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I think without real images or context, it is difficult to say what is the best approach. When the images you show are all alike, the text is some generic description, and no background of scope, don't expect people to give the best answer to you. I've had real life situations where radio buttons with only text and no images worked better; on other ...


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Option boxes are the wrong answer in this case as they aren't suited for this use case. Use option boxes to select one exclusive option. You might want to rearrange the items. This could be either done by drag and drop or some sorting functions. Drag and drop makes it hard for the user to spot if the functionality's there and also on mobile devices. You ...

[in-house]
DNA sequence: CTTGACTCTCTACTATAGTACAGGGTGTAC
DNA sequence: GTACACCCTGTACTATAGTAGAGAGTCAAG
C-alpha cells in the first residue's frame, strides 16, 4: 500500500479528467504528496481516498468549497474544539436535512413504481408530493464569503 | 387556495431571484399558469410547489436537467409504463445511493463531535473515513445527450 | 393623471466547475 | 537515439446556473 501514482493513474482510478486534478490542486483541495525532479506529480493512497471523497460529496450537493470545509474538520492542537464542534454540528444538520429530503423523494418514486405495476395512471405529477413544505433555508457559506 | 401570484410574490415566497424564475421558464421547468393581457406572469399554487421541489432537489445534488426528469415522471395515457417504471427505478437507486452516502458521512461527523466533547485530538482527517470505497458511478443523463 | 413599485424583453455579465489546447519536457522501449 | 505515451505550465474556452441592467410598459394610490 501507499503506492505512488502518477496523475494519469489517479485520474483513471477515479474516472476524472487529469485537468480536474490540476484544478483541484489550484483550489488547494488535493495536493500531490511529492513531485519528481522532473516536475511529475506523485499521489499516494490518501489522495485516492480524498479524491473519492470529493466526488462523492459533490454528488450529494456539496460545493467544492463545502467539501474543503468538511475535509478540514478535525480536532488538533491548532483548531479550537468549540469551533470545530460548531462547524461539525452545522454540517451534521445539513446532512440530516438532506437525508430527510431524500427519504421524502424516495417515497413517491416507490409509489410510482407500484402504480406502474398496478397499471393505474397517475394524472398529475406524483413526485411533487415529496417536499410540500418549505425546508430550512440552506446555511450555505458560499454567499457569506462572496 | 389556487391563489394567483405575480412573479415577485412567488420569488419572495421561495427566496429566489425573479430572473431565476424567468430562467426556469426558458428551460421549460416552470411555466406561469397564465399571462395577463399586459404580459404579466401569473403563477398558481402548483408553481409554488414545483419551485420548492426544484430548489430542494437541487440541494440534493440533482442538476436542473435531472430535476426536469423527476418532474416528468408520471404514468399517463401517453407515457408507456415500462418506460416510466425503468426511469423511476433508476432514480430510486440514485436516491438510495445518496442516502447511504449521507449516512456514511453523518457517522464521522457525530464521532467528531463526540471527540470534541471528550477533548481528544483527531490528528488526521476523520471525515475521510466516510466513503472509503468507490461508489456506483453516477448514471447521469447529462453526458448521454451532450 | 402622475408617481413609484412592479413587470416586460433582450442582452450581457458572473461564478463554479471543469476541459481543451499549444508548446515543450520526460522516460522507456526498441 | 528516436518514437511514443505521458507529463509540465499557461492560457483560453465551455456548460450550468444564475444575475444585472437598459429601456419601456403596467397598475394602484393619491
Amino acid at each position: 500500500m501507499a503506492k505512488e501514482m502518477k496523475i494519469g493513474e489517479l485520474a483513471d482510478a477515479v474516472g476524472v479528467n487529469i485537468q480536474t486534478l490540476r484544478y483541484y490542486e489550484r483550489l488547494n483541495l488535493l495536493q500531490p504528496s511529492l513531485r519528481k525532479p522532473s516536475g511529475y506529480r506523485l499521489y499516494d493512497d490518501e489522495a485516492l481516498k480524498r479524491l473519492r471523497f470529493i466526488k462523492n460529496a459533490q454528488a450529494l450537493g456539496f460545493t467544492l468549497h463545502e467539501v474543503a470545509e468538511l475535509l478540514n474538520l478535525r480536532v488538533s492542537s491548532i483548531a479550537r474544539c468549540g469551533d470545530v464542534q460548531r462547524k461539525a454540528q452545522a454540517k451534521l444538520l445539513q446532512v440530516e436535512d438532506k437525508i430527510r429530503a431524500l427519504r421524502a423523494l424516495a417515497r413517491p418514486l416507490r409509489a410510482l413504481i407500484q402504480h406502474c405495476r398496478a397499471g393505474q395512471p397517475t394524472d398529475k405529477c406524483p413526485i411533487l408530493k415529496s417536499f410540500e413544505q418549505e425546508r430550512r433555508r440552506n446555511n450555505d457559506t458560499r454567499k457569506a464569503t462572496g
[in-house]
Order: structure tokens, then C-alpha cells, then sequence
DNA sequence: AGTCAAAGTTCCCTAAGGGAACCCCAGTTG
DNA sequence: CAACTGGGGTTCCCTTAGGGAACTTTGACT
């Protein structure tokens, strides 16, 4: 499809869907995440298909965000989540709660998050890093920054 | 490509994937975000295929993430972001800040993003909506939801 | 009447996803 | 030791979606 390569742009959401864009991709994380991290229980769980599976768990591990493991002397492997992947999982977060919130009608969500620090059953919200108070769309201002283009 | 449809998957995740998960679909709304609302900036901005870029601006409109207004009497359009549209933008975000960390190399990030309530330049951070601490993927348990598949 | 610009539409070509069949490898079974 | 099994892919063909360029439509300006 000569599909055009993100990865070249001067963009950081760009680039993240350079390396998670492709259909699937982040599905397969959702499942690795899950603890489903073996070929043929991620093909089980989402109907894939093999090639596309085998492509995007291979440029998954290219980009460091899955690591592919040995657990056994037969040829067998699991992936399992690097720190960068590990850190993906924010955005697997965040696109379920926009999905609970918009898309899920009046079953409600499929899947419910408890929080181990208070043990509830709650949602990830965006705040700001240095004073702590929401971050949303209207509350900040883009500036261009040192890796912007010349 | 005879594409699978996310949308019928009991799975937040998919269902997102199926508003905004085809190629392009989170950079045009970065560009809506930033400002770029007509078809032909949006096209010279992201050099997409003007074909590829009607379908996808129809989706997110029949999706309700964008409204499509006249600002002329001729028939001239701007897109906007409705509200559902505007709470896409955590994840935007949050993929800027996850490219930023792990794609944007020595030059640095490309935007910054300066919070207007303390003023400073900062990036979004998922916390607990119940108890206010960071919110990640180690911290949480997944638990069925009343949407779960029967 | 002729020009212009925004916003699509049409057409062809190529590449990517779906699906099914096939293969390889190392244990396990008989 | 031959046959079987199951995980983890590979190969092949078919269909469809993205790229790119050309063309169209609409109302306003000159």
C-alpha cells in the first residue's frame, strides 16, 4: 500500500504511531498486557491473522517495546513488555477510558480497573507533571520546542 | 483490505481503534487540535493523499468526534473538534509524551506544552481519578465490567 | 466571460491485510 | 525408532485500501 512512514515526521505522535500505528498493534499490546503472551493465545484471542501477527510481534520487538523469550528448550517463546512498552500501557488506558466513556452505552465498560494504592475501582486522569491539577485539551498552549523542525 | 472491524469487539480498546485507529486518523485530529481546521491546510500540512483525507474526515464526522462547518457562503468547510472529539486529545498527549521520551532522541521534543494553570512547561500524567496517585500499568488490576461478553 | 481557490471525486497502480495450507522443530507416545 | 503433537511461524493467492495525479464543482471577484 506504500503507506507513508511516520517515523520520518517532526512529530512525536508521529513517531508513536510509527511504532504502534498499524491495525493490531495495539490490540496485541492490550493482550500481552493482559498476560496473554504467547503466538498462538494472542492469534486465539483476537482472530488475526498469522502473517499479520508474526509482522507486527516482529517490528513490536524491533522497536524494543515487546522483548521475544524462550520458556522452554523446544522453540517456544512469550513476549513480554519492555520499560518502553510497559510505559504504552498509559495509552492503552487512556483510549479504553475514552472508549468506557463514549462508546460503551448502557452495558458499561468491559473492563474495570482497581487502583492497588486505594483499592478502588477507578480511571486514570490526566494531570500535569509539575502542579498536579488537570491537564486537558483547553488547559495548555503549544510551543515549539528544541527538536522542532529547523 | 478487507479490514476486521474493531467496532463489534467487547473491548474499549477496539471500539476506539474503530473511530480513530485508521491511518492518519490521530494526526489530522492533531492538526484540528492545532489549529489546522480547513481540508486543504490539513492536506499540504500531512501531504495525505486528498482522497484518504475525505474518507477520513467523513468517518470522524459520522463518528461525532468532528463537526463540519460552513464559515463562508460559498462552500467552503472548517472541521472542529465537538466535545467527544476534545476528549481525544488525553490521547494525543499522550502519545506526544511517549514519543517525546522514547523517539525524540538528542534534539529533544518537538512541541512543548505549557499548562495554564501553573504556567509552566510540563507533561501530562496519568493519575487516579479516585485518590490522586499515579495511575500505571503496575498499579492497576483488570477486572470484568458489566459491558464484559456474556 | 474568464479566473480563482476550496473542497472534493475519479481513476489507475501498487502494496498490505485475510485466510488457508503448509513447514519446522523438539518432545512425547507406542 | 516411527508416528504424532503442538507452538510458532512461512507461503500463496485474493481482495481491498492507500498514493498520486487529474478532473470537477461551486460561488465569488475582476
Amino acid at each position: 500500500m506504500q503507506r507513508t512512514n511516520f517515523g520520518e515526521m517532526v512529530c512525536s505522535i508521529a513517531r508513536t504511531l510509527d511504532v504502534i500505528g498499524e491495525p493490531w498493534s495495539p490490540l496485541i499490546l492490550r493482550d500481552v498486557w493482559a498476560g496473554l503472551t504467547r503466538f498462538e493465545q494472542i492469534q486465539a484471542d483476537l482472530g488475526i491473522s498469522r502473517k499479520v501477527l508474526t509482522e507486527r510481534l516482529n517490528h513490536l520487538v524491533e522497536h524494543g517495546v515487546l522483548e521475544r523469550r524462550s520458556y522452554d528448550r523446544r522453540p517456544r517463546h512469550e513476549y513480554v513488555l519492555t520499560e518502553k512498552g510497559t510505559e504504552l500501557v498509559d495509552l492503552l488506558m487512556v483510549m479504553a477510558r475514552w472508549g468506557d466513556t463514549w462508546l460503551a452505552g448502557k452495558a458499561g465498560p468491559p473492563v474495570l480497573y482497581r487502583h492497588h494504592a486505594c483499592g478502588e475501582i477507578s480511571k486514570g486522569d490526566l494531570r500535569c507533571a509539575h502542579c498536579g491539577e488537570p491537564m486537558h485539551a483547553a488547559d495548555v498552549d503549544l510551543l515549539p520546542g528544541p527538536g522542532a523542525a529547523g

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The drag and drop and "older version" of it - using arrows: Drag and drop needs to have well solved interactions (how it behaves and looks like when dragging, how it looks like when you can and can't drop it). This is good thing to do, but only in case if you have a solid library to implement it (true on web, rarely true for desktop app frameworks). ...


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Quoting Jakob Nielsen here: " If possible, use radio buttons rather than drop-down menus. Radio buttons have lower cognitive load because they make all options permanently visible so that users can easily compare them. Radio buttons are also easier to operate for users who have difficulty making precise mouse movements. (Limited space might sometimes force ...



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